Weak13 band photo

Despite initially forming almost two decades ago, and having amassed a loyal following over that period, it wasn’t until the release of debut album ‘They Live‘ towards the end of 2016 that Weak13 finally got the praise and acknowledgement they had spent such a long time working for.

They Live‘ caught a lot of bands off guard, as they weren’t expecting it at all, and if they’re really honest about it, it inspired some of them to really step up their game” recalls the band’s vocalist/guitarist, and man of many talents, Nick J. Townsend. “Also, it scared the hell out of critics because it meant that they had to tolerate hearing people calling us serious musicians.

Therefore, when the time came for the West Midlands rock collective to begin planning a follow-up, they realised that in order to effectively build on the momentum generated by their first full-length offering, everything had to be moved up to a whole new level.

We simply knew that we had to better ‘They Live‘ in every way possible, and this meant we had to make it bigger, better, and bolder than anything we had ever done before.” states bassist Wesley Smith.

And the best way in which to achieve this, the band quickly realised, was for them to record a double album.

As a rule, independent bands such as ours tend not to make double albums, and mainstream artists shy away from it. Loads of them talk about the idea, but in reality, when you hear the state of modern music releases, many struggle to write even three good tunes,” says Nick, “so we thought about recording twice the normal amount of songs, and making them all hit-worthy, stand-alone bullets.

Another reason for deciding to do this, Nick says, was a desire from himself and his bandmates to create something that would have the same lasting impact as a certain release from years before had had on them.

I remember when I was younger buying the ‘Use Your Illusion’ double albums by Guns N’ Roses, and thinking how brave and massive they were, as releasing what was essentially four albums worth of songs all in one go was unheard of even then, and we thought long and hard about Weak13 doing the same.

And so, for the last couple of months, the collective have been hard at work putting together what will be the first half of a 15-track release, the process of which so far has been relatively smooth and trouble-free.

From a bass point of view, it’s all falling into place very nicely, and its sounding amazing even at an unmixed stage, so that can only be a positive thing.” says Wesley, with Nick adding, “I’ve never felt this confident before in the studio, and I simply haven’t been able to get the tunes that we’ve recorded so far out of my head. Hell, I’ve even been playing air guitar to the raw mixes while listening to them in my car!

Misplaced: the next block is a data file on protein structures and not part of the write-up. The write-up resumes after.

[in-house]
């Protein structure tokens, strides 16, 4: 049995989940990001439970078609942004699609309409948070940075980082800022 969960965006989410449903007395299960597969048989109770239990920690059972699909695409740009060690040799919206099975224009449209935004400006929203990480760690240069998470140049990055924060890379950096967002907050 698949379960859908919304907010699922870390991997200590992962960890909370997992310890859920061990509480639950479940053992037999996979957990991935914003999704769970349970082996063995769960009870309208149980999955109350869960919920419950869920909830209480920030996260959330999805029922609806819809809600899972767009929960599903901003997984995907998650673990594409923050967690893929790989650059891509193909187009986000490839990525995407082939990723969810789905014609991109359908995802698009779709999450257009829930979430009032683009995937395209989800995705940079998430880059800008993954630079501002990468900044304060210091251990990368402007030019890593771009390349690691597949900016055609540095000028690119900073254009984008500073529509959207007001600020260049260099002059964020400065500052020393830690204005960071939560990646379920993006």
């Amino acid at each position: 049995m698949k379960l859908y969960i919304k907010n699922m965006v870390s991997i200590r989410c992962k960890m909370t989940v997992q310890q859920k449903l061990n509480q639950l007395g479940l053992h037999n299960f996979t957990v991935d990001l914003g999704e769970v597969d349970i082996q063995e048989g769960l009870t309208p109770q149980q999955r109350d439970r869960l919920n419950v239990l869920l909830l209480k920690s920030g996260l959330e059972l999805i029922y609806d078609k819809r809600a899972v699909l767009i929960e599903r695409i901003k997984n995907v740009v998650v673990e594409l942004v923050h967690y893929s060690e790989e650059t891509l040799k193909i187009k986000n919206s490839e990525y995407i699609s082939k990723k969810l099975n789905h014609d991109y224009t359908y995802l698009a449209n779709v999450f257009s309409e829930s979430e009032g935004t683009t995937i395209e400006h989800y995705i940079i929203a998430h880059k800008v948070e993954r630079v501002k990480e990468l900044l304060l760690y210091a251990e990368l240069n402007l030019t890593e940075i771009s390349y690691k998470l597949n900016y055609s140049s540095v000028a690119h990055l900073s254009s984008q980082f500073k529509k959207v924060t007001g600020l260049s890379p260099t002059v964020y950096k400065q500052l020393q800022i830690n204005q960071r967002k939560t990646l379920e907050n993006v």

However, despite all of this positivity, the band’s devoted legion of followers will have to wait almost another year for the album to come out, with Wesley explaining, “We’re looking at getting it out by April or May 2020, as we want to make sure that everything sounds as good as we know it can be by then, but even that could change, as it ultimately depends on whether we’ll be happy with it.

Despite this though, Weak13 say that their second full-length offering will be well worth the rather lengthy wait. “It will have that classic Weak13 feel, but with a few shocking turns and twists” teases Wesley, with Nick adding to this by saying, “There will be a wider range of crazy shit happening. The last record did a really good job of introducing our sound, but this time around, it feels so much stronger, as we’re going to be doing a lot of brand new things that I know our fans are just going to love.

In the meantime, the band can exclusively reveal to us that the album is going to called ‘Aluminium‘, with Wesley saying, “We will leave the puzzle of why we’re calling it that to for the listener to solve when they hear certain lyrics and see the album cover, and interestingly, aluminium is the 13th element of the periodic table.

However, Nick is keen to point out that while that link is purely coincidental, the title is still important, concluding, “It will make more sense when you hear the whole album.”








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